Climatology of Convective Mode of Tornadoes in the OAX CWA

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Sunday, 4 January 2015
Andrew Kalin, University of Nebraska-Lincoln, Lincoln, NE; and D. Nietfeld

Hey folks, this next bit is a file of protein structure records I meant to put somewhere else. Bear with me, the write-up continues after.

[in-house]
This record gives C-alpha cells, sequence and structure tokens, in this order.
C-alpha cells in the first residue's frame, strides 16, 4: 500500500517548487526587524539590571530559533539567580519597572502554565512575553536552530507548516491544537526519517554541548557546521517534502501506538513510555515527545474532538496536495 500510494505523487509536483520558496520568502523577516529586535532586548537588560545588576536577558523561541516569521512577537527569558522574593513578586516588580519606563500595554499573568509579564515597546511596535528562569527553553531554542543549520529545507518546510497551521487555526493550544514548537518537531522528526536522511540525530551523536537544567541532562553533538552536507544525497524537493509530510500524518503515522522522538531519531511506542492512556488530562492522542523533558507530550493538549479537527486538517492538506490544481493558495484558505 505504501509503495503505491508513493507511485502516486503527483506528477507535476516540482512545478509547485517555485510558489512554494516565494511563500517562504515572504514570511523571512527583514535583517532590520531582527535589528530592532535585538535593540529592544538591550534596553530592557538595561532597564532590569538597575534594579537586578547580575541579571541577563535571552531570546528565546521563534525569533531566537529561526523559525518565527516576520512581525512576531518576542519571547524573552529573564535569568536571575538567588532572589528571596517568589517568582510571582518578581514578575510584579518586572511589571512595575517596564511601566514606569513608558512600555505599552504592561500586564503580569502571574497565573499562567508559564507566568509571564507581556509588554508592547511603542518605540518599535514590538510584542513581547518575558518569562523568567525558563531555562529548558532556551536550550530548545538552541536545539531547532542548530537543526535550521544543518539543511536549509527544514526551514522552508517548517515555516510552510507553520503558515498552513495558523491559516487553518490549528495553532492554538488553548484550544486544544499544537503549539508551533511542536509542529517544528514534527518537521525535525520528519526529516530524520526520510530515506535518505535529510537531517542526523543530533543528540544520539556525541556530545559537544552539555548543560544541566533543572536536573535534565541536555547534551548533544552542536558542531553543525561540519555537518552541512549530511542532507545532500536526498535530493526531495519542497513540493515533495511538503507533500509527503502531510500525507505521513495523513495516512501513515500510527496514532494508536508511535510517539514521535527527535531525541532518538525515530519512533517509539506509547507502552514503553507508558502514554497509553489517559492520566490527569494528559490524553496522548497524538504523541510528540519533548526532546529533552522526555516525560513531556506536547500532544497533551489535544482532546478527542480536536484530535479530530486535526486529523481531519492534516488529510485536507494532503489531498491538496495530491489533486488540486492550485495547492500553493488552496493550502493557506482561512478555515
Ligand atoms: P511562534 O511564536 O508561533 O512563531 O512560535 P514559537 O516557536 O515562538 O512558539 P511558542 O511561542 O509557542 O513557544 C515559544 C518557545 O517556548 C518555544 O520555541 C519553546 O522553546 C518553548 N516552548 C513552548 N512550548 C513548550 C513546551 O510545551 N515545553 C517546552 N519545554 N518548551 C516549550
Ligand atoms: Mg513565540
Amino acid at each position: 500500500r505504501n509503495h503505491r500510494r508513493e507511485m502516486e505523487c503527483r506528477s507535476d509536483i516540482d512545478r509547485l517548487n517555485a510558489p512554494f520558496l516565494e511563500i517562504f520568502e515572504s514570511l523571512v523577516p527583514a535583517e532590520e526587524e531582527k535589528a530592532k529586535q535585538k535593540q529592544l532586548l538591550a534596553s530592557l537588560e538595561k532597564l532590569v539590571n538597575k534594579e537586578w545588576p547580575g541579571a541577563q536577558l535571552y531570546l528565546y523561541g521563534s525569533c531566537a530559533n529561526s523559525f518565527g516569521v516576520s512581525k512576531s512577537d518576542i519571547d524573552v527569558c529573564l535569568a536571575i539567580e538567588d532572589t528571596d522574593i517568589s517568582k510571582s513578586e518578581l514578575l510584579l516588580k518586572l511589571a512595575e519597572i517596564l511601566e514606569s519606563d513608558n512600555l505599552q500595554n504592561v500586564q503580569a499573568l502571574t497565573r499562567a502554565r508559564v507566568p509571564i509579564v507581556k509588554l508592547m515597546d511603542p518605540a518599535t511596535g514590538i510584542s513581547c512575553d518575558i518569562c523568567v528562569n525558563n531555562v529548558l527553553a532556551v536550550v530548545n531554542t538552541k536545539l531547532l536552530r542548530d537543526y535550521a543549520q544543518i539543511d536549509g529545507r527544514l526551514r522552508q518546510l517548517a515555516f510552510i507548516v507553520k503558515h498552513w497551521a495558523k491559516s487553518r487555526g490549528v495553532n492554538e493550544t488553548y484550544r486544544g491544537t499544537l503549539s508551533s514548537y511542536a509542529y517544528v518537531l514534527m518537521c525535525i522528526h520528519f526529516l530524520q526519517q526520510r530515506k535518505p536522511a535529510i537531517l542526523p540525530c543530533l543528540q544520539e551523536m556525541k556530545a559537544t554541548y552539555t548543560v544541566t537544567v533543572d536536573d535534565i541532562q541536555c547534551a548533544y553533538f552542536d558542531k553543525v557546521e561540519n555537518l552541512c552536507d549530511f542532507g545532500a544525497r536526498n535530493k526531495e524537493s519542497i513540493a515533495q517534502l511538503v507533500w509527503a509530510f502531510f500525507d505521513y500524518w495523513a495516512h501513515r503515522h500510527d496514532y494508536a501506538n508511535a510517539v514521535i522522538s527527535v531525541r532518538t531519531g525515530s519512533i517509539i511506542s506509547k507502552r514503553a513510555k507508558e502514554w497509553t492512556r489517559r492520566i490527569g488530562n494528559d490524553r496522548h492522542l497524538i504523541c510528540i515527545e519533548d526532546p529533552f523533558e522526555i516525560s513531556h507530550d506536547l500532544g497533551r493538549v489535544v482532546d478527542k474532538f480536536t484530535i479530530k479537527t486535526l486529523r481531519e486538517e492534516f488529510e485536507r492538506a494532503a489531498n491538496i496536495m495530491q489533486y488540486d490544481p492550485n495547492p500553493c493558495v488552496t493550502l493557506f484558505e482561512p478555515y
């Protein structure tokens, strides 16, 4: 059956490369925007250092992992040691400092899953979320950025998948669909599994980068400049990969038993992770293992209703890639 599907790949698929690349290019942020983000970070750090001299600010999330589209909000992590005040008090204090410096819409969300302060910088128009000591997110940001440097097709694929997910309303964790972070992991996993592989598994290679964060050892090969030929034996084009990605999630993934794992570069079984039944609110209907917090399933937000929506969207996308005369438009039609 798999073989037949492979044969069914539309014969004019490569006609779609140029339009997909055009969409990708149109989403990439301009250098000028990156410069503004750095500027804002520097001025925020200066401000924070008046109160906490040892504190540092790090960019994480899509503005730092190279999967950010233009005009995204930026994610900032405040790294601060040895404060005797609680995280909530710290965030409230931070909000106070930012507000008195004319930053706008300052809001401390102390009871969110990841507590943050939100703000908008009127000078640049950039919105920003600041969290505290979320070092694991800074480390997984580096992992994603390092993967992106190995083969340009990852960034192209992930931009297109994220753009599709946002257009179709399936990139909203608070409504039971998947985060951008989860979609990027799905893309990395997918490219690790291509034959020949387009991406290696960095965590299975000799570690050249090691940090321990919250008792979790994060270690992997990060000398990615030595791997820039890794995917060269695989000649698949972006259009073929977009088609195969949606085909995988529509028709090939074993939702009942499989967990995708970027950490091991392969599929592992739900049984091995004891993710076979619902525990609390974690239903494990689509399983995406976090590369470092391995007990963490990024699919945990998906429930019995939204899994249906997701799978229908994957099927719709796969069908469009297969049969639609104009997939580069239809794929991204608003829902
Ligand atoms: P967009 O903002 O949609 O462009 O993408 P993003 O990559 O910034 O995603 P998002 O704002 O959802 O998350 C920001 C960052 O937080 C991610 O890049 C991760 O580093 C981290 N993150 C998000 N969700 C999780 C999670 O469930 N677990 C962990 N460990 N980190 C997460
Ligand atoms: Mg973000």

A climatology of tornado-producing thunderstorms in the Omaha/Valley (OAX) County Warning Area (CWA) was developed for the time period of 2007-2014. Archived tornado reports were obtained from the National Climatic Data Center's Storm Data resource. Level 2 radar data were obtained for OAX and immediately surrounding WSR 88D radars and were analyzed utilizing Gibson Ridge 2 Analyst radar viewing software. Thunderstorms with a corresponding tornado report were classified into four different convective mode categories: supercell, quasi-linear convective system (QLCS), non-supercell and comma-head systems. Radar data were examined at the time of the tornado report, as well as several volumetric scans preceding and trailing the reported tornado. These classifications were performed primarily by the analysis of reflectivity and storm relative velocity products with an emphasis on lower level scans. Warning statistic data were also compiled for each tornado report and the Probability of Detection (POD), False Alarm Rate (FAR) and average lead time were computed for each convective mode classification category. Supercells were determined to be the most frequent producers of tornadoes in the OAX CWA , as well has have the highest POD and lead time with non-supercell on the opposite end. Supercells also held the highest Enhanced Fujita Scale ratings. Non-supercell tornadoes on average occurred earlier in the day while QLCS tornadoes displayed a tendency to occur later into the evening. The project also displays various other patterns in warning decision difficulty, temporal frequency and overall occurrence of tornadoes corresponding with the aforementioned convective modes.